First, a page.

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Over 40 percent of European organisations stop citizens accessing their data

Antony Savvas | June 25, 2014
An international study shows that over 40 percent of organisations obstruct access to people's own data.

An international study shows that over 40 percent of organisations obstruct access to people's own data.

A European Union study, led by the University of Sheffield, investigated 327 organisations in Austria, Belgium, Germany, Hungary, Italy, Luxembourg, Norway, Slovakia, Spain and the UK.

The research found "serial malpractice and obfuscation" on the part of public and private sector organisations when citizens sought clarification of what organisations know about them.

The study forms part of the IRISS (Increasing Resilience in Surveillance Societies) project, funded by the European Union. It documents the actual experience citizens have when trying to use the law to access their data.

Right to know

European and national laws give citizens the right to know how their personal data is used, shared and processed by private and public sector organisations. The study, encompassing citizen interactions with 327 sites, found that what should have been a straightforward process was "complex, confusing, frustrating and, in the end, largely unsuccessful".

The research sites encompassed health, transport, employment, education, finance, leisure, communication, consumerism, civic engagement, and security and criminal justice.

Professor Clive Norris, a specialist in the sociology of surveillance and social control from the University of Sheffield, said: "We part with our personal data on a daily basis, creating vast and invisible reservoirs of actionable personal information. We do this actively and passively, and our experience of the world is reshaped in ways that we don't appreciate."

He said: "We are selectively marketed to, our locations are tracked by CCTV and automated licence plate recognition systems and our online behaviour is monitored, analysed, stored and used. The challenge for all of us is that our information is often kept from us, despite the law and despite our best efforts to access it."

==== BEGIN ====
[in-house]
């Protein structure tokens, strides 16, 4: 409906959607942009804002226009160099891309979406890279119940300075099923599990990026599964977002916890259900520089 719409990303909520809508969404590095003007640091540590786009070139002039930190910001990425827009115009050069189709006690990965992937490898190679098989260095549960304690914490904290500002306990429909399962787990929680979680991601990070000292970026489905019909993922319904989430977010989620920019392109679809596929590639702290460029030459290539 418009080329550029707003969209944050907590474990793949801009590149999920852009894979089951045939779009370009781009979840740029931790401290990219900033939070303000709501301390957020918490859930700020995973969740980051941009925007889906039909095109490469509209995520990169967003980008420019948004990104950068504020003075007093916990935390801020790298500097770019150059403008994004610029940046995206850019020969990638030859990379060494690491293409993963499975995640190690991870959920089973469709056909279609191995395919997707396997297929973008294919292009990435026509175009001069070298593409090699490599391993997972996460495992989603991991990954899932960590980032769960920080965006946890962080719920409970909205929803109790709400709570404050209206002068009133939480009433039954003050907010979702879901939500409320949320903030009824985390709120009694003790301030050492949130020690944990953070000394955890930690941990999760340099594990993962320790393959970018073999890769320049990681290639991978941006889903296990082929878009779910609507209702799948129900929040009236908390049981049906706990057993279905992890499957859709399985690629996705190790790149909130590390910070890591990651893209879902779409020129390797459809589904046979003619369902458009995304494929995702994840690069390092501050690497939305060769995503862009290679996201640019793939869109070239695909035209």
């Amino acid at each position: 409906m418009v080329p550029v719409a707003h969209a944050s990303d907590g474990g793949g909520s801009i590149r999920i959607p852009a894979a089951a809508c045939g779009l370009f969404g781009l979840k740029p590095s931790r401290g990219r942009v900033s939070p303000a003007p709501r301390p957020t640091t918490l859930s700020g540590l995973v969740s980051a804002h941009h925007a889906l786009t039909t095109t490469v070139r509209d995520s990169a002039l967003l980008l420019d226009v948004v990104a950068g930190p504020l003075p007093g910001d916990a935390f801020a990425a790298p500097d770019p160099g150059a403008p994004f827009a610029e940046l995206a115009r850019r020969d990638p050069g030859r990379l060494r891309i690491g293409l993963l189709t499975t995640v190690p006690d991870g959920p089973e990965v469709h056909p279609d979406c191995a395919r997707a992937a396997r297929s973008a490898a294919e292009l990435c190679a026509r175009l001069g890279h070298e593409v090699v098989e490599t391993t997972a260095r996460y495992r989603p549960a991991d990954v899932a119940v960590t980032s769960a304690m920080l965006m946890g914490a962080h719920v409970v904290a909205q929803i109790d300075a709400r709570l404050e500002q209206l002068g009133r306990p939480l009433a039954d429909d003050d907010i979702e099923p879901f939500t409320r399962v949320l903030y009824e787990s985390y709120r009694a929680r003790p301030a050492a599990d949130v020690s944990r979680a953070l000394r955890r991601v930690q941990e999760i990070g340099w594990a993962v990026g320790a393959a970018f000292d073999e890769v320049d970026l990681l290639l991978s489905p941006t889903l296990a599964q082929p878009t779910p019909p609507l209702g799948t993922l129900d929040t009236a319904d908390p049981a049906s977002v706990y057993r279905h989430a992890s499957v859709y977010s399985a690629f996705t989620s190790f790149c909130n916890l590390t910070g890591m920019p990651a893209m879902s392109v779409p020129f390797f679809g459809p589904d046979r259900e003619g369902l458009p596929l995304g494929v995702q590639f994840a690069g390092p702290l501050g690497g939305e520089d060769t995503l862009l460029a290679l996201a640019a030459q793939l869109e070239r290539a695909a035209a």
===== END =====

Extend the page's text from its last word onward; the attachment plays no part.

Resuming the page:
The research found that the spirit of the European Data Protection Directive has "frequently been undermined" as it has been transposed into national legal frameworks, and then "further undermined" by evolving national case law.

The right of access is generally exercised by submitting an access request to a nominated data controller but, before this can begin, the data controller must be located.

The research across 327 sites found that in a significant minority (20 percent) of cases, it was simply not possible to locate a data controller.

Where data controllers could be located, the quality of information concerning the process of making an access request varied enormously. In the best cases, information was thorough and followed legislative guidelines closely, providing citizens with an unambiguous pathway to exercise their right of access. In the worst cases information was very basic, often failing to explain how to make an access request or indeed what an access request actually is, says the study.

 

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